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Nordic Playlist #35 – Reptile Youth, Denmark

Reptile Youth

It's a rare talent to be able to capture fire and passion in the same measures as soul and emotion, but Copenhagen's Reptile Youth have been doing just that in every part of their music since the beginning of their career.

Sep 2014
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The duo – comprising the talents of Mads Damsgaard Kristiansen and Esben Valløe – have been captivating audiences with their electrifying live sets since 2009, and the release of their eponymous debut album back in 2012 cemented their reputation as one of Denmark’s most exciting musical propositions.

Reptile Youth’s latest album – Rivers That Run For A Sea That Is Gone – was released earlier this year to critical acclaim, and songs such as ‘Above’ and their latest single ‘Structures’ not only became instant live favourites, but also signature songs of a band whose talent and energy feels boundless.

The pair have performed at the likes of Roskilde and Northside festivals this year, bringing their spontaneous, frenetic show to avid audiences throughout Europe and with a few more live dates left to come, it looks as though the end of the year will be just as busy. We asked vocalist and champion stage diver Mads Damsgaard Kristiansen to curate this week’s Nordic Playlist, and to tell us about his musical upbringing, his favourite Nordic artists and the best mixtape he’s ever received. So scroll down to read an exclusive interview with Mads, and select your preferred streaming service just above to tune in to his exclusively curated Nordic Playlist!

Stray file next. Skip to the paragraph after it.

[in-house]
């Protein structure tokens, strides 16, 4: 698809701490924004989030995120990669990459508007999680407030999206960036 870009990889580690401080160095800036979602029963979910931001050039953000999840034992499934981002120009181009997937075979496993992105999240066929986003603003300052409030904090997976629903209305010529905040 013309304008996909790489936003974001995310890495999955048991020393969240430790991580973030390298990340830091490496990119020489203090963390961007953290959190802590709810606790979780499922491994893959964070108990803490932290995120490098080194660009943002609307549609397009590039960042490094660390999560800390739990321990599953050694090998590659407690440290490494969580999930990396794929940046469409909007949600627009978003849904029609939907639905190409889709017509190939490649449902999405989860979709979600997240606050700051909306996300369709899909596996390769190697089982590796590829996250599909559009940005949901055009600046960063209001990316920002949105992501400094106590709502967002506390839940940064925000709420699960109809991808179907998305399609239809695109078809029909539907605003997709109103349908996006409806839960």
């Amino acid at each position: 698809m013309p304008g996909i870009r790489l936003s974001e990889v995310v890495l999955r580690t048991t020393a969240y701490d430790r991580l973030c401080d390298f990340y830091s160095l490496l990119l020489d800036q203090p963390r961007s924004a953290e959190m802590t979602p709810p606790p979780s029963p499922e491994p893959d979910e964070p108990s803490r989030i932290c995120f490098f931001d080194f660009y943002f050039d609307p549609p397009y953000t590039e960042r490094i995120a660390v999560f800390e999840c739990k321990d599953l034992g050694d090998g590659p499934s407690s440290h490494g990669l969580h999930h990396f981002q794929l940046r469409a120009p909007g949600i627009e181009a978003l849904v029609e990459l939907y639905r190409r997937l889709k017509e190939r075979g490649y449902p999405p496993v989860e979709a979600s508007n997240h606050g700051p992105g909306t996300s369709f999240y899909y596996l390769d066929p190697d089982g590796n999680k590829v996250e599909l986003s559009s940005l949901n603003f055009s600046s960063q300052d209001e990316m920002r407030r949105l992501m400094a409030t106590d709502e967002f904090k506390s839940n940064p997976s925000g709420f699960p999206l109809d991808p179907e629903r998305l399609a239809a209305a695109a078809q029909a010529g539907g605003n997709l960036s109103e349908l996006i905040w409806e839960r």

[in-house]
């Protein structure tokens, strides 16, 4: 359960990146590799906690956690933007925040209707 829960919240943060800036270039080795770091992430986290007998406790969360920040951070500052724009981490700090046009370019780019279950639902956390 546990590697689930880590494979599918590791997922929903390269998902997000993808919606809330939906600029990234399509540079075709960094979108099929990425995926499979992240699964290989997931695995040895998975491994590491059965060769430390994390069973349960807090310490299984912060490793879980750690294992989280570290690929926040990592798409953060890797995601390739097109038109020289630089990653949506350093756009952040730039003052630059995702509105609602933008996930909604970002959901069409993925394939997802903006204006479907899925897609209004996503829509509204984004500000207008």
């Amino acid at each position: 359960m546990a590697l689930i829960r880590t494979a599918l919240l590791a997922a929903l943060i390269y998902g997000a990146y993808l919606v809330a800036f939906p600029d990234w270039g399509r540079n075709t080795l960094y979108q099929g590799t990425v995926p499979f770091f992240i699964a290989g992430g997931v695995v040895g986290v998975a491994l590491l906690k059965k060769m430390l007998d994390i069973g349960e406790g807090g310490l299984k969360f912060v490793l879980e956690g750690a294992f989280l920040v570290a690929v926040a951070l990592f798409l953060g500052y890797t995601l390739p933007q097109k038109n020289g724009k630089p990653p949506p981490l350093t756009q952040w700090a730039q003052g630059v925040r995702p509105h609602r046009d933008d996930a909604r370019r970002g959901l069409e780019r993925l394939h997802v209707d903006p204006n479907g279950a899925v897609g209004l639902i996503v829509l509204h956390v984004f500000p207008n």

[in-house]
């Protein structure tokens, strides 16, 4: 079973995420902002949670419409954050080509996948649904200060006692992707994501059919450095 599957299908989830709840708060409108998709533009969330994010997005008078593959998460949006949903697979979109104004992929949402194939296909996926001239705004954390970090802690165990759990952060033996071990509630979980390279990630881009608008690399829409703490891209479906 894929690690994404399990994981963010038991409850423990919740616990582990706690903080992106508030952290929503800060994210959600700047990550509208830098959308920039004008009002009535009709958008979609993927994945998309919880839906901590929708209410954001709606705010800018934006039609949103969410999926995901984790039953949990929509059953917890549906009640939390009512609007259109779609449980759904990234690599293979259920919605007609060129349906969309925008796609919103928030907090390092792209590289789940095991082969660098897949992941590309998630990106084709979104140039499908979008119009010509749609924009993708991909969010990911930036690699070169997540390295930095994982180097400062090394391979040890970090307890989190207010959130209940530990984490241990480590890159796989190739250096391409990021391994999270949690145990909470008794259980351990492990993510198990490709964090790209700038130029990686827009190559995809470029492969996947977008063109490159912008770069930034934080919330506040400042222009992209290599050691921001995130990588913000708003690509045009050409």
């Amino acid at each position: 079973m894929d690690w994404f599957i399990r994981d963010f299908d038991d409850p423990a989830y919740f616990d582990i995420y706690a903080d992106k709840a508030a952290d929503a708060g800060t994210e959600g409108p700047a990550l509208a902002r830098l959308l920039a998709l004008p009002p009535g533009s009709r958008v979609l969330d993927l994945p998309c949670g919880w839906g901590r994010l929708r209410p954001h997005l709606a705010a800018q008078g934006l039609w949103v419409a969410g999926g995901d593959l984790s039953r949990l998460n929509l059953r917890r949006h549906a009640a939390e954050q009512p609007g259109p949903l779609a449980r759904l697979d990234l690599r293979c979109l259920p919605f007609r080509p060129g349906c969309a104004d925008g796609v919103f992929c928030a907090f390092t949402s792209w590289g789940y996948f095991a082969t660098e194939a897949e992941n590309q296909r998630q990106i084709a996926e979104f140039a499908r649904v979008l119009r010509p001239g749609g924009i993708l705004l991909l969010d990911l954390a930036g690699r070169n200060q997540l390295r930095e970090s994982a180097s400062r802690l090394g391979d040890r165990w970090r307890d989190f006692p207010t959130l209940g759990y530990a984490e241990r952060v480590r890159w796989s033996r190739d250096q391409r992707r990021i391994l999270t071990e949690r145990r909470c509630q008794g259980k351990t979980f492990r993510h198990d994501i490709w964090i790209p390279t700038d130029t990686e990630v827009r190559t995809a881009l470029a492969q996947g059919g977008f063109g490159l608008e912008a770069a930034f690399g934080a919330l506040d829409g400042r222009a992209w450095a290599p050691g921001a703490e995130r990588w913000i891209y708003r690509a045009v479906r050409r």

Do you remember the first mixtape/playlist you ever made? What was on it and who was it for?

I made one when I was around 10 I think. It was for my best friend.

The first song was ‘Best Friend’ by Queen. I truly meant that.

Has anyone ever made a mixtape or a playlist for you? If so, can you remember what your favourite track on it was?

Yes, a good friend of mine did something really sweet. We had been living in Berlin together. A while after we went back to remember and he had made a playlist with a lot of the music we listened to at that time. We put the playlist on both of our iPods and pressed play at the same time. So we were strolling around in our old hood with the music we used to listen too. It was VERY effective and emotional. We went directly back. Sounds and memory can be so strongly connected.

Rivers That Run For A Sea That Is Gone came out back in March, can you tell us a little bit about the story behind the album? How did it come together, and what was your main ambition for the record?

We recorded almost everything on tape. With 3 good friends of ours. So it’s a band playing and that was a part of the ambition – to make an electronic record played by hand. It was also an ambition to let go of any expectations the first record might have been building. Only concentrate on the songs we wanted to, not the songs the radio would love the most. Or the songs the ones who liked our first record would like the most.